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Wednesday, June 19, 2013
Depo-Medrol Injection for Bicep Tendonitis
I have had two steroid injections, one in my thumb and one in my shoulder. Both times they used an anesthetic. They are both injected at the same time in the same needle. I get a feeling that the anesthetic is causing it to feel tight and sore. Why is anesthetic injected with the steroid? Can it be done without the anesthetic? I would like to try it without it and see if I feel any better during the shots.
Injections for neuromusculoskeletal problems often consist of a combination of steroid ("cortisone") and local anesthetic (Lidocaine or Bupivicaine) mixed together in the same syringe.
The anesthetic will usually provide immediate improvement in pain (especially if Lidocaine is used, since its onset of action is quickest), and also serves to increase the total volume of fluid injected which may be beneficial if exposing a larger surface area of tissue to this mixture is desirable.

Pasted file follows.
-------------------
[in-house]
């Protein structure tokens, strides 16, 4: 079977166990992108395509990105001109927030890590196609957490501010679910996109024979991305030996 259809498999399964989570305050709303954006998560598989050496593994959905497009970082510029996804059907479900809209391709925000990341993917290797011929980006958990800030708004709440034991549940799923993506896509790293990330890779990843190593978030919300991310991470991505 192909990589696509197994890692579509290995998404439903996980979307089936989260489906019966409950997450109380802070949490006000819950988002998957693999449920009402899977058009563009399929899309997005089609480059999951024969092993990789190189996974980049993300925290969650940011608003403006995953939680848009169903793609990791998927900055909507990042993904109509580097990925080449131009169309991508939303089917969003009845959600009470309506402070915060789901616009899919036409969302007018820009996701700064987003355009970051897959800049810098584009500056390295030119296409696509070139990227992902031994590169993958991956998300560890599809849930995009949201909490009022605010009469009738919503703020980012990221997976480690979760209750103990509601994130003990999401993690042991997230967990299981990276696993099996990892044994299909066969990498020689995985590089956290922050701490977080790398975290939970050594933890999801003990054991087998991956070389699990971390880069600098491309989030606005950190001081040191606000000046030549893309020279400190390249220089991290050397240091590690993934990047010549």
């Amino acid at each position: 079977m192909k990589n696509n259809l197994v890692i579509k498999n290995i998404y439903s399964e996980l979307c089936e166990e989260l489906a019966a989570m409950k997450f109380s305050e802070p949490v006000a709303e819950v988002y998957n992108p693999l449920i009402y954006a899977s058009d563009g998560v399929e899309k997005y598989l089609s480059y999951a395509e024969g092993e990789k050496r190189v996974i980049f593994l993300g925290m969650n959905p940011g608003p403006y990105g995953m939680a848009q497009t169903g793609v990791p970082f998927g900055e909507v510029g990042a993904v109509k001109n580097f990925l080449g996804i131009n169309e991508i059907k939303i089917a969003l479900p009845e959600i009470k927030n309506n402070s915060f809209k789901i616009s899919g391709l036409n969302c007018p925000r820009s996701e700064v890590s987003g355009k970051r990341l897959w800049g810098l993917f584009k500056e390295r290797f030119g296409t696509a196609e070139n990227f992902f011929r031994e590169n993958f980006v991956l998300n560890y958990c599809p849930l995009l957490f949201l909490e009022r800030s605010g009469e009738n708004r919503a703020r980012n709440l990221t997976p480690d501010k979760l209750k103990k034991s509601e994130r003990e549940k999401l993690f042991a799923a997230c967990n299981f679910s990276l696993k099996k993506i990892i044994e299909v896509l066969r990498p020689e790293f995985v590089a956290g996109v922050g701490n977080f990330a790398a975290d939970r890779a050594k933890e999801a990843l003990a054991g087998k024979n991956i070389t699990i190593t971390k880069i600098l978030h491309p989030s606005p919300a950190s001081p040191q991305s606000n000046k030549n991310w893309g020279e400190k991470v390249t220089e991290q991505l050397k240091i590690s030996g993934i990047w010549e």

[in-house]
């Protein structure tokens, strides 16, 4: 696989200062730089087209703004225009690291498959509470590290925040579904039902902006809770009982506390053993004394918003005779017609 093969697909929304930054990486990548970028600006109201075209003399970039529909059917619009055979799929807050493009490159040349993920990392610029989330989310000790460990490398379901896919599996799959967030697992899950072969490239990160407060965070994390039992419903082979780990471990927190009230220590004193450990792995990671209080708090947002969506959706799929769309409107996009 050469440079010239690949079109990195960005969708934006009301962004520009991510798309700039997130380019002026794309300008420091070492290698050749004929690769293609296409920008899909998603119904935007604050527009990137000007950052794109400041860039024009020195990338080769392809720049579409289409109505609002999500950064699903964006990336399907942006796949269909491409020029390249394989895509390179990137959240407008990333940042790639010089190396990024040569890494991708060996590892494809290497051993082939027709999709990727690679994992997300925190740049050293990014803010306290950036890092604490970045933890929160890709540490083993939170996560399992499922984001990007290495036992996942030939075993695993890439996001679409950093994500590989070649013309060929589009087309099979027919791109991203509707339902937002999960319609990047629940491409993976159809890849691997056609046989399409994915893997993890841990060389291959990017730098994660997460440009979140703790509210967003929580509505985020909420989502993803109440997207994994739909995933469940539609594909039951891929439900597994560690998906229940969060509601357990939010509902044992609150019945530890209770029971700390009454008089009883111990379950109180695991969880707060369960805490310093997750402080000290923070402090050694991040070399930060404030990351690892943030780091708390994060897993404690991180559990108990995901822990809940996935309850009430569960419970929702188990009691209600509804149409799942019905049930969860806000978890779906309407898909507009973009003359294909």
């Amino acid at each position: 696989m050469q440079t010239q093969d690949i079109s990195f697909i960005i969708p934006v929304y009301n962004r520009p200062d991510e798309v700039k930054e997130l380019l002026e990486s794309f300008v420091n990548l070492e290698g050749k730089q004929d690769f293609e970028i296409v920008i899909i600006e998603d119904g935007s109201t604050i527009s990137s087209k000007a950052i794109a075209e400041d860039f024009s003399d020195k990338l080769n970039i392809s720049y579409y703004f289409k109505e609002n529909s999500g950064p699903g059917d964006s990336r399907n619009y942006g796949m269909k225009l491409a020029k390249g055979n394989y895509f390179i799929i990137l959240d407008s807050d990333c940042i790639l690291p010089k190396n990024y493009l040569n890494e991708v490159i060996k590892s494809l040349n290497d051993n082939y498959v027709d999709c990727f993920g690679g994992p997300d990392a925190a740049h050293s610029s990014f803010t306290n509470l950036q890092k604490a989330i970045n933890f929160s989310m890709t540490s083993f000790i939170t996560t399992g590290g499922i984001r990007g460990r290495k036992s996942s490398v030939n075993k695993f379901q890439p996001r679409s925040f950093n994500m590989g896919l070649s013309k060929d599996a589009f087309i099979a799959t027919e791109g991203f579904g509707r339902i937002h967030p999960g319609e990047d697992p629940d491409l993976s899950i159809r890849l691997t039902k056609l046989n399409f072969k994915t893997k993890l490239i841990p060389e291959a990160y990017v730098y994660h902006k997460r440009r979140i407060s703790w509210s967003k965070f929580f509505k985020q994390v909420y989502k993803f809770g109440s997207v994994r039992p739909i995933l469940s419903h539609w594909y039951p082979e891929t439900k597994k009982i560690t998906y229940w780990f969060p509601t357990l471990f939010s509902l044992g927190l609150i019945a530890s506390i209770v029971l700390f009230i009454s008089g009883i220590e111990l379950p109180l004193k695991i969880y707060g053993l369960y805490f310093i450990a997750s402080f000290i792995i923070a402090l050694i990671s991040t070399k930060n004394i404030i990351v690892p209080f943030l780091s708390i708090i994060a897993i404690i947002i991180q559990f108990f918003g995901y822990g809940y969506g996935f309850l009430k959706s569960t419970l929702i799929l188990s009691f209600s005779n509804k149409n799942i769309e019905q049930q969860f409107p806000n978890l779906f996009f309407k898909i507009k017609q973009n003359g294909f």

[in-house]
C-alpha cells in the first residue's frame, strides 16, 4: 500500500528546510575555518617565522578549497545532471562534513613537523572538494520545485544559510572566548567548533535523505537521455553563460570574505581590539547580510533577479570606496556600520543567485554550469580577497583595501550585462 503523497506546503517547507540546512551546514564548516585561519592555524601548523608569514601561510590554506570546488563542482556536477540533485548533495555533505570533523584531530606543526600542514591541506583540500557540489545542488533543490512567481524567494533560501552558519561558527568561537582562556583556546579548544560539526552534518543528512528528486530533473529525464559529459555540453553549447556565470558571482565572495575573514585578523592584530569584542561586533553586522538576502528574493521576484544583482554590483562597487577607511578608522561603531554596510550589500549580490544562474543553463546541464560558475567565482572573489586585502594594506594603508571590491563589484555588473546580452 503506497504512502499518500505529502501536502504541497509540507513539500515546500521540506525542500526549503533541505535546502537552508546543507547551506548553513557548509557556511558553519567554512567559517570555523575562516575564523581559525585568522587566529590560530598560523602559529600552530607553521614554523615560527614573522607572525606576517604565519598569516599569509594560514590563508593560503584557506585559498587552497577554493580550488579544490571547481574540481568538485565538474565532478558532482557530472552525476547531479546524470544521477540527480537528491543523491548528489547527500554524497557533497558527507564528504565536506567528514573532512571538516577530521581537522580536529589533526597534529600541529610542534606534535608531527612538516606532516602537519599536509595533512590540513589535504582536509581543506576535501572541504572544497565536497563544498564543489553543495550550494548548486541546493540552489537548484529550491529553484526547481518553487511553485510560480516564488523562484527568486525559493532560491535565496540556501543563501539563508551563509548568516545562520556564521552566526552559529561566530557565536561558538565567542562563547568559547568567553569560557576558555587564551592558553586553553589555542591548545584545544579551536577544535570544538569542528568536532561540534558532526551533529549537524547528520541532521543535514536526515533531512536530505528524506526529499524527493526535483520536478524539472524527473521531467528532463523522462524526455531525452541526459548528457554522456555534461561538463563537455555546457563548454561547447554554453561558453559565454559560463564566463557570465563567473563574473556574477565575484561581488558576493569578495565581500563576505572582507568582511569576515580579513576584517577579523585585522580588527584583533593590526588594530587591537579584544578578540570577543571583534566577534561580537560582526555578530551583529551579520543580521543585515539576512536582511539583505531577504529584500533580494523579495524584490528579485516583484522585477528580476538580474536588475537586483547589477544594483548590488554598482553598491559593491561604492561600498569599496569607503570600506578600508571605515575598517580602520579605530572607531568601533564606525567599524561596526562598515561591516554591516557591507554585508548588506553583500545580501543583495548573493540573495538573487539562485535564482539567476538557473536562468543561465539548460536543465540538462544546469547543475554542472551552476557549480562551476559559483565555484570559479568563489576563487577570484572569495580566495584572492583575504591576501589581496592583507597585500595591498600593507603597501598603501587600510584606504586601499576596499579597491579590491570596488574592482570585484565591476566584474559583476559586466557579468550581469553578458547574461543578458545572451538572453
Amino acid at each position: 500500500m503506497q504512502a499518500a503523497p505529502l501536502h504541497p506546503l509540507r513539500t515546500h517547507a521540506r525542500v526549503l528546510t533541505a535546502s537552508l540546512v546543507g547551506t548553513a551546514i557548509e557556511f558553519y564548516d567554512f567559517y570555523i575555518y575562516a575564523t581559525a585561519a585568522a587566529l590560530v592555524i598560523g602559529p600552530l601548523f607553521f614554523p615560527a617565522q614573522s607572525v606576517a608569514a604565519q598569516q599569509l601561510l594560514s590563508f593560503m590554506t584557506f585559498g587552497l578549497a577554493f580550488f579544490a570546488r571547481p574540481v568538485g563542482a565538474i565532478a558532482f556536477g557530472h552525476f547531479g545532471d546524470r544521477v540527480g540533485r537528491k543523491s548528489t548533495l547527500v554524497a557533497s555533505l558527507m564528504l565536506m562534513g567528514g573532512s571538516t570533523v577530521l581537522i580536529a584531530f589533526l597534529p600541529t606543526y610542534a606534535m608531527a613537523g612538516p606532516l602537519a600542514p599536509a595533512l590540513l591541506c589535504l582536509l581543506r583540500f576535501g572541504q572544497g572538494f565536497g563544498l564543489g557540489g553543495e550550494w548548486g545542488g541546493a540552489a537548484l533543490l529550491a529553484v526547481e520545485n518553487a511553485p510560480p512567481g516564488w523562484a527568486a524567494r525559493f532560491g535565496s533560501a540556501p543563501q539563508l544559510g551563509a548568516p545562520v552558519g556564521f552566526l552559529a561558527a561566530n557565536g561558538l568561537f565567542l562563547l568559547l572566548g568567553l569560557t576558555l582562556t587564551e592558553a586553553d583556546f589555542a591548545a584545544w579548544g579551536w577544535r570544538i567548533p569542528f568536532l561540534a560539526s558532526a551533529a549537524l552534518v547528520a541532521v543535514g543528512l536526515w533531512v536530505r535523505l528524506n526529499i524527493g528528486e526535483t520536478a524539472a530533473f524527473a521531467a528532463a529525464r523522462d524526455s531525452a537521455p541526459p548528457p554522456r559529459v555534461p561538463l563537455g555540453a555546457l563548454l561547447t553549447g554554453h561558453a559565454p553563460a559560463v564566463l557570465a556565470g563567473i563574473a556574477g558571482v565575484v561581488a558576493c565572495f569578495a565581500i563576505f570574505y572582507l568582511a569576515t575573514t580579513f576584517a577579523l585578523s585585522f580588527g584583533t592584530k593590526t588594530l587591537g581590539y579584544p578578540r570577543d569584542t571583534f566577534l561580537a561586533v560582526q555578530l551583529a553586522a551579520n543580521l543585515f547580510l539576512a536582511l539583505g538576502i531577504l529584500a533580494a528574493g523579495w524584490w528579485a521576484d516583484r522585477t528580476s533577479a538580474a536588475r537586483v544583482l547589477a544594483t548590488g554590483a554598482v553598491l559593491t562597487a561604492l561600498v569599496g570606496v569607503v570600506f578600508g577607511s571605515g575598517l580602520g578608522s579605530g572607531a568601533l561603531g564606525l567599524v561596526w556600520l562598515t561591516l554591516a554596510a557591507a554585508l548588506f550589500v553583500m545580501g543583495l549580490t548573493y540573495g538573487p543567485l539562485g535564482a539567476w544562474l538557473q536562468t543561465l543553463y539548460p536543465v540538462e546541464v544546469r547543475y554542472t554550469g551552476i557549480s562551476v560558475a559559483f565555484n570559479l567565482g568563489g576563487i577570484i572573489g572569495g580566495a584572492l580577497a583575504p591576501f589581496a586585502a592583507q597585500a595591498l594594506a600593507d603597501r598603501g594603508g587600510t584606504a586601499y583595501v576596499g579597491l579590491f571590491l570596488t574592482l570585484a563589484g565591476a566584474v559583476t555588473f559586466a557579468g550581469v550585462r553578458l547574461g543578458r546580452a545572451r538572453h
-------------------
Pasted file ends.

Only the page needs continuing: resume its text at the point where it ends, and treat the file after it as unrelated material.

Injection of steroid without local anesthetic can certainly be performed. Although this would not have the above advantages, sometimes this is done:
- if a person experiences discomfort due to the chemical composition of the local anesthetic (for example, an uncomfortable burning sensation as it is injected), or
- when it is desirable to keep the volume of injected fluid to a minimum (such as when injecting a tight space such as the carpal tunnel or small joint of a finger), or
- when the numbness which follows injection of a local anesthetic is not necessary nor desirable (such as when injecting the carpal tunnel or a trigger finger).
Feel free to ask your physician, if it is determined you would benefit from another injection in the future, to inject just steroid without the local anesthetic.
Brian L Bowyer, MD
Clinical Associate Professor
Physical Medicine & Rehabilitation
College of Medicine
The Ohio State University